Peter McHugh and Analysis: The One and the Many, the Universal and the Particular, the Whole and the Part

Abstract

This paper takes the passing of Peter McHugh as an occasion to examine the intellectual development of his work. The paper is mainly focused on the product of his collaboration with his colleague and friend, Alan Blum. As such, it addresses the tradition of social inquiry, Analysis, which they cofounded. It traces the influence of Harold Garfinkel’s Ethnomethodology on McHugh and on the beginning of Analysis. The collaboration with Blum is examined through a variety of coauthored works but most especially in the two books On the Beginning of Social Inquiry (1974) and Self Reflection in the Arts and Sciences (1984). It also examines the relation of his independent writing before 1974, and since 1984 to the expression of the tradition of inquiry as exemplified in those two texts. The paper builds on some interview material with Peter McHugh and reflects on the influence of Peter the teacher as well as the theorist McHugh. Most especially, through its engagement with this material, it seeks to exemplify the dialectic and living nature of the program called Analysis.

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Notes

  1. 1.

    I would like to thank Stanley Raffel, Peter McHugh, and Alan Blum for their willing participation in my eccentric interview project. The occasion for this paper, written in his honor, is Peter’s passing in January, 2010. I would like to thank St. Jerome’s University, John Faichney for his knowledgeable transcriptions of these interviews and Margaret O’ Shea Bonner for her comments on a first draft. I would also like to thank Ryan Devitt for his very helpful edit.

  2. 2.

    This work has also been called Analytic Theory (York University in the 1990s); Self Reflection (University of Edinburgh); and Radical Interpretive Inquiry (Augustana University College, University of Waterloo).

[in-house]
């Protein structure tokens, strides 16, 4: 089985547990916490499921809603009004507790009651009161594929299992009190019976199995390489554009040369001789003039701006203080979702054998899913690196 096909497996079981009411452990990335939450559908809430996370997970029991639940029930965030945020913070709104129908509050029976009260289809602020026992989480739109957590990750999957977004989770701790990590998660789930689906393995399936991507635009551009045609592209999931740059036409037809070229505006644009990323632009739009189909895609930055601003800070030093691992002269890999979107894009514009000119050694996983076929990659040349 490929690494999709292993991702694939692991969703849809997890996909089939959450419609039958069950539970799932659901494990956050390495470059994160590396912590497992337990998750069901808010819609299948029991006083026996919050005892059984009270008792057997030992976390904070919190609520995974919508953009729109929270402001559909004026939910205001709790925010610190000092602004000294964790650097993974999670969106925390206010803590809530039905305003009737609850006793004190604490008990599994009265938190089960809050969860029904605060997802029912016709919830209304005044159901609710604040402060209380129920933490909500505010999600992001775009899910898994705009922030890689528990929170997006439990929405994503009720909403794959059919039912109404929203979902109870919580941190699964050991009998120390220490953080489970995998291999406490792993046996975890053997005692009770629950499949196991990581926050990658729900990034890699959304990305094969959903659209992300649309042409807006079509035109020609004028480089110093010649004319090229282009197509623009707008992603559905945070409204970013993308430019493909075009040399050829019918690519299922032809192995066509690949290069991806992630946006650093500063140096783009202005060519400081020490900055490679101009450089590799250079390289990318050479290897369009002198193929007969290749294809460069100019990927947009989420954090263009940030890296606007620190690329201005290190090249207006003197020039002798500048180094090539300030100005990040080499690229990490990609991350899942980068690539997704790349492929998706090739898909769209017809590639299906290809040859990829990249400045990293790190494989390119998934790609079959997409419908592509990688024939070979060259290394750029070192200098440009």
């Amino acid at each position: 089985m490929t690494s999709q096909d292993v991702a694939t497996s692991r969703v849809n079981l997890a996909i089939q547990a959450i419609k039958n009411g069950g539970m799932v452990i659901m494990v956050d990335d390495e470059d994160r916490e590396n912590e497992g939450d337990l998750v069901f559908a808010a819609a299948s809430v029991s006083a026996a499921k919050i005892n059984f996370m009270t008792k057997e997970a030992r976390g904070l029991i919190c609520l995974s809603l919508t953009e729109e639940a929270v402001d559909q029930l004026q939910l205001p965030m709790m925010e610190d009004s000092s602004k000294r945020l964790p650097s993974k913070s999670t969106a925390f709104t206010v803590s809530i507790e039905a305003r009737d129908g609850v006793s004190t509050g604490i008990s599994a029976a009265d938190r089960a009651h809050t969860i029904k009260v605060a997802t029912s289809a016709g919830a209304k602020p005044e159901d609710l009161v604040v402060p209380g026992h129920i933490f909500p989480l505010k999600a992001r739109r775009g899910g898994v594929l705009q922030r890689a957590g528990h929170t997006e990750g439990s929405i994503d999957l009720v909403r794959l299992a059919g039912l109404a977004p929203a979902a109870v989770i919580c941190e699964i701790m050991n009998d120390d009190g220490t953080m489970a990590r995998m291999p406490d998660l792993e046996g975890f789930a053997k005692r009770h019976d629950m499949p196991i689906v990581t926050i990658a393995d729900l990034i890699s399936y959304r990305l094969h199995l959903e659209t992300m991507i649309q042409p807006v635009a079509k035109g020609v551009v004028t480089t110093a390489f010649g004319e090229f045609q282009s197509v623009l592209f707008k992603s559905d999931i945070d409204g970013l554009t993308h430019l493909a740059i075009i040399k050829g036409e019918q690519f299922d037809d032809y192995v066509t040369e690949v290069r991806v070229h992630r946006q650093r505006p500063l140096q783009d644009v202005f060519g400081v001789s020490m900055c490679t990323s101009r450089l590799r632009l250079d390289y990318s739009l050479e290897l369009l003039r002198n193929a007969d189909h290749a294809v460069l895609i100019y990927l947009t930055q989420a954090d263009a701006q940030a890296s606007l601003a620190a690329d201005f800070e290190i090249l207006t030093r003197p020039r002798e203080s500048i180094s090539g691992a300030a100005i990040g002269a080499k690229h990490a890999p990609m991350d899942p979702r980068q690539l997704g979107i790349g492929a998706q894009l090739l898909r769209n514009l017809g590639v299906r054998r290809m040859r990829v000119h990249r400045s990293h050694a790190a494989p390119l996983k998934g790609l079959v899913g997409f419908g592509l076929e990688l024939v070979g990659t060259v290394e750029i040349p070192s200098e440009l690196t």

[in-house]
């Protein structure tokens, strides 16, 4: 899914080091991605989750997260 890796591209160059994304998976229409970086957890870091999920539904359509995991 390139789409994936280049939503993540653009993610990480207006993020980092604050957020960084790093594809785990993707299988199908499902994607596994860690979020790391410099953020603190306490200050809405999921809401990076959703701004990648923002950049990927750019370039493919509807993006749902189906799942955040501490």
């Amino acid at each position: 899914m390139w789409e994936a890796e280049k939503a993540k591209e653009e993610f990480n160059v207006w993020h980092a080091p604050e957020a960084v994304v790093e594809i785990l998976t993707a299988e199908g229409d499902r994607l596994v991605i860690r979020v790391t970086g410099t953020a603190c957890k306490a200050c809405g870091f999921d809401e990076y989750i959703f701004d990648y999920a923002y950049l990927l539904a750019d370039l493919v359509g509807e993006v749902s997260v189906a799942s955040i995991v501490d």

3. 3.

    This was an aside in a longer conversation about finding one’s place in the work and, as a result, the nature of two things did not get described. See the ‘McHugh and Peter’ section of this paper.

  4. 4.

    In the way that Analysis was known as “the work” so too were the students and teachers called “the community.”.

  5. 5.

    If I can be forgiven for sounding too Dr. Seuss-like, Analysis, it seems, is the production of ‘thing one’ and ‘thing two’!

  6. 6.

    We can see how this realization has worked itself out in Blum’s most recent book (2003), a work on the culture of the city.

  7. 7.

    KB: So do you want me to elaborate on what I mean by the question [what schools of thought is Analysis close to?]

    PM: Yes, if you would help me out, because

    KB: It's-

    PM: I mean, what is it close to-

    KB: Now, it's my- it's partly my thing, and it's partly my own relation to the work, but it's clearly part of the phenomenological movement in general. But then, that has had it's different resistances, et cetera. So you'd have post-structuralism; you'd have hermeneutics; you have ethnomethodology, you know, and-

    PM: I see what you're after. Well-

    KB: -so that they're- if- I'm trying to imagine-

    PM: Go ahead.

    KB: I'm trying to imagine the 'deadworld', in the future, where not only this work doesn't {01} have a voice, but what would be close to it doesn't have a voice. Do you see work that's close to analysis?

    PM: Not particularly.

    KB: No?

    PM: No, I don't. I don't think so. I mean, of course; of course. Hermeneutics is closer than structuralism. I mean, is phenomenology closer to it than hermeneutics? God knows. I mean, I don't know. I mean, I don't know whether- Maybe if you could tell me the interest of the question. Now you did start by saying, "You know, well, suppose something falls apart; what would survive?", or what wouldn't survive, if I understand the question. Maybe you can help me a lot by saying, well, I mean, why be interested in such a question?